A Philadelphia medical centre the Fox Chase Cancer Centre is offering a high-tech DNA test which can identify the genetic mutations driving an individual patient’s cancer.
Other leading medical centres and biotech firms are launching similar tests, which should help doctors make cancer care more effective and less harmful to the patient.
Leading experts say this customized approach will become increasingly important as the arsenal of drugs that target cancer genes grows.
For patients at the forefront, however, the value of cutting-edge DNA testing is hard to predict. The list of defects that drive cancer is growing much faster than the ability to curb them.
“The reality that patients must be aware of is that this technology will not benefit everyone,” said Jeff Boyd, executive director of Fox Chase’s Cancer Genome Institute.
He said at least a third of tested patients would get information they could act on, but conceded, “We don’t know what fraction it will benefit.”
“But the more patients tested the more we understand what factors is driving cancer”.
Along with surgery and radiation, cancer treatment has long relied on chemotherapy — drugs that indiscriminately poison fast-growing cells, both healthy and malignant. But chemotherapy doesn’t work, or works only temporarily, in most patients, and the side effects can be very severe.
Newer targeted drugs, in contrast, selectively interfere with a genetic chain reaction, or “pathway,” that malignant cells use to survive and grow.
The advent of targeted therapies marks a change in our understanding of cancer, experts say. Rather than a disease of a particular organ, cancer is a cumulative process of genetic changes that can arise in various organs.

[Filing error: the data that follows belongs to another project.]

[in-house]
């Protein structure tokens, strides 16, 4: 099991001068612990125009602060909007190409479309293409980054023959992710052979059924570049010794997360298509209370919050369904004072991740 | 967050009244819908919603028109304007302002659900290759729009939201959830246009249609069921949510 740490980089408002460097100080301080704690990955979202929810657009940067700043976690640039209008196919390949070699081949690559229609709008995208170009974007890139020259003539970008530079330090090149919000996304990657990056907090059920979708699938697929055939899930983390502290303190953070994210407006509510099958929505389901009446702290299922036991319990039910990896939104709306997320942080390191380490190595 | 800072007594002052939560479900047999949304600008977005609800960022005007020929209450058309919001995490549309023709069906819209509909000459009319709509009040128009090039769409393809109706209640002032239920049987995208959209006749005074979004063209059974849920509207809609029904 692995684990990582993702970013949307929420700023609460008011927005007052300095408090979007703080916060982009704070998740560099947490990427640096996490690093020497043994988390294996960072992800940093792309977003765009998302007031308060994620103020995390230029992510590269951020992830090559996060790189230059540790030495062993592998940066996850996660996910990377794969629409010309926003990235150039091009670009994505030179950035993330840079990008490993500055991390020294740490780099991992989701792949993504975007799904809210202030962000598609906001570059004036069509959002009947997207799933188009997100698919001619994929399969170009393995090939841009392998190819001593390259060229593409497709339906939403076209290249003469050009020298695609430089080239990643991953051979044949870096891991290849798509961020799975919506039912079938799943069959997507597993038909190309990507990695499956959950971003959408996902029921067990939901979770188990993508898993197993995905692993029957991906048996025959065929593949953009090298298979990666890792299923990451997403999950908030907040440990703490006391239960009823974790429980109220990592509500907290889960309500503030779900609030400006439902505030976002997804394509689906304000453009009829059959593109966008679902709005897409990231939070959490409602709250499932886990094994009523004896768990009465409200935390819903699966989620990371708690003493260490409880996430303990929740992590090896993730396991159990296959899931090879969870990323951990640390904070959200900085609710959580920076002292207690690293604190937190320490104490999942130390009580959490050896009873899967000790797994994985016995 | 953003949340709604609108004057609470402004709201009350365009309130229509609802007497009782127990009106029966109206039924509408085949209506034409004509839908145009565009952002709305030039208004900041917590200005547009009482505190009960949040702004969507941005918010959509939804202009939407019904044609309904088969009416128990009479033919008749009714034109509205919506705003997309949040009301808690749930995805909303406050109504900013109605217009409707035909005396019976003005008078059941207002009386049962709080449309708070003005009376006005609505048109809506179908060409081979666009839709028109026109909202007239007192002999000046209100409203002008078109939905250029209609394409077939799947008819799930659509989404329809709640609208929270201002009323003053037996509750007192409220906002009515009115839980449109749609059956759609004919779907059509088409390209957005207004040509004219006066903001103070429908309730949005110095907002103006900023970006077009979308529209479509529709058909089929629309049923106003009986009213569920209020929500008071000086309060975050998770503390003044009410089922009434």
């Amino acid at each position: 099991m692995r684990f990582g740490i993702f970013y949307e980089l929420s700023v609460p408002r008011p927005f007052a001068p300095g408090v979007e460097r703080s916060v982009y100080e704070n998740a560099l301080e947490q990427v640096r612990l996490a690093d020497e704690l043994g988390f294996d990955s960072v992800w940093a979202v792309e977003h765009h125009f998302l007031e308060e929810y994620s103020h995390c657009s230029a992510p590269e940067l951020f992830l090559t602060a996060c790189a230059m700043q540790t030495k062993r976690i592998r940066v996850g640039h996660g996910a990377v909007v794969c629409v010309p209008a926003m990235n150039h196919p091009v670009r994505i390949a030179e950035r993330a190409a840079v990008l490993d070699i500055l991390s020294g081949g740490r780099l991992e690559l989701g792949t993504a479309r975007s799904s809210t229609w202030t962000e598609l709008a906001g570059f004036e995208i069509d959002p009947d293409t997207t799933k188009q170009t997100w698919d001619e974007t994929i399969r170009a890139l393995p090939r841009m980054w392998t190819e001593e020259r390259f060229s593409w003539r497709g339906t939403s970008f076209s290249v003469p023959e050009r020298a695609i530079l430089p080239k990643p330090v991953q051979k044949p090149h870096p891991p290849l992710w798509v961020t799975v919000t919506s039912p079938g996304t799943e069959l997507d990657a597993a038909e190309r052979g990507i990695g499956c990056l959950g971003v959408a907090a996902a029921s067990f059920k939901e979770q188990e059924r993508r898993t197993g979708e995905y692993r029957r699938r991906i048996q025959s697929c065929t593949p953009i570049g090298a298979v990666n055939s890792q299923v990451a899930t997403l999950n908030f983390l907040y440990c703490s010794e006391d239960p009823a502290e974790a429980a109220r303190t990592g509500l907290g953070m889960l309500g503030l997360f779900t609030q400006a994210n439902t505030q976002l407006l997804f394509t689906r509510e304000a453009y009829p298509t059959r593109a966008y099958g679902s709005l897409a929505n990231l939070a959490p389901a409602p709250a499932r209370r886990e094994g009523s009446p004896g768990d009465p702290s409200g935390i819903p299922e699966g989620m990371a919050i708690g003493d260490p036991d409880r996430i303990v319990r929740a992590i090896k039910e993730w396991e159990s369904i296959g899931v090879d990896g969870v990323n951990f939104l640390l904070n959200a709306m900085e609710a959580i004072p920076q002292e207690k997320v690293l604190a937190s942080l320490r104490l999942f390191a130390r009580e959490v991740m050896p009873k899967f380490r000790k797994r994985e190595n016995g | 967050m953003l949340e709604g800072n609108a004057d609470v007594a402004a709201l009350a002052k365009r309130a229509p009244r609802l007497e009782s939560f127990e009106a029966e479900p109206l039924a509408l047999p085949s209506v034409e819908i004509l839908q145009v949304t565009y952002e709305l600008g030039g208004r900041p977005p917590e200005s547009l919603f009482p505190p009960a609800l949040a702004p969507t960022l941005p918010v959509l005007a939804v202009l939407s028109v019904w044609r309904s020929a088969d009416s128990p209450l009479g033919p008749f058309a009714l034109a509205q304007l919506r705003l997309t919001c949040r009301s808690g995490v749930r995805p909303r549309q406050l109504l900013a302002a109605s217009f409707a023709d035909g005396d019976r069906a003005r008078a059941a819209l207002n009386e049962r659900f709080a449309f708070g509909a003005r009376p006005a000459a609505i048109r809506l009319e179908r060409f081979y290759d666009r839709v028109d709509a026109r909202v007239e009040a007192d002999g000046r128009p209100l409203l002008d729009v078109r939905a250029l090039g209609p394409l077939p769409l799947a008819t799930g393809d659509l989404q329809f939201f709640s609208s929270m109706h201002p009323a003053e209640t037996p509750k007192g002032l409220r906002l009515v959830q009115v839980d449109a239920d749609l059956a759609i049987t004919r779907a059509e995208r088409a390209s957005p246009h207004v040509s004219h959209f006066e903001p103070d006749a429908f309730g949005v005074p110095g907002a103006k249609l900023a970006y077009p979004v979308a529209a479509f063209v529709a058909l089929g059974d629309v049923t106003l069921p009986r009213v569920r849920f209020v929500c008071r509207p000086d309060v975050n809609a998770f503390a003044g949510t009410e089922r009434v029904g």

Until now, figuring out whether a targeted therapy could help meant testing a patient’s tumor sample for that drug’s target. But with dozens of targeted drugs on the market, and counting, this random approach has become problematic.
DNA sequencing technology, meanwhile, has undergone a revolution in recent years. Scientists can sequence a patient’s genetic code — all three billion chemical pairs of DNA — rapidly and affordably.
By homing in on genes implicated in cancer, CancerCode and similar tests can keep costs, turnaround time — and sequencing errors — to a minimum.
Stuart M. Brown, a New York University cell biologist and bioinformatics expert who was not involved in developing CancerCode, said that “the Fox Chase test is looking at the 45 biggest ‘red flag’ genes, so they have greatly simplified some of the problems of the technology. They can study those genes more carefully, and accumulate knowledge about every letter in those genes.”
Such DNA tests might reduce medical costs by sparing patients months of treatment with drugs they don’t respond to.
For Fox Chase, the test will not be a money-maker, Boyd said. The DNA analysis costs more to do than patients will be charged, and the test will be expanded as more cancer genes are discovered. Fox Chase is also planning studies in which patients would pay nothing for the test.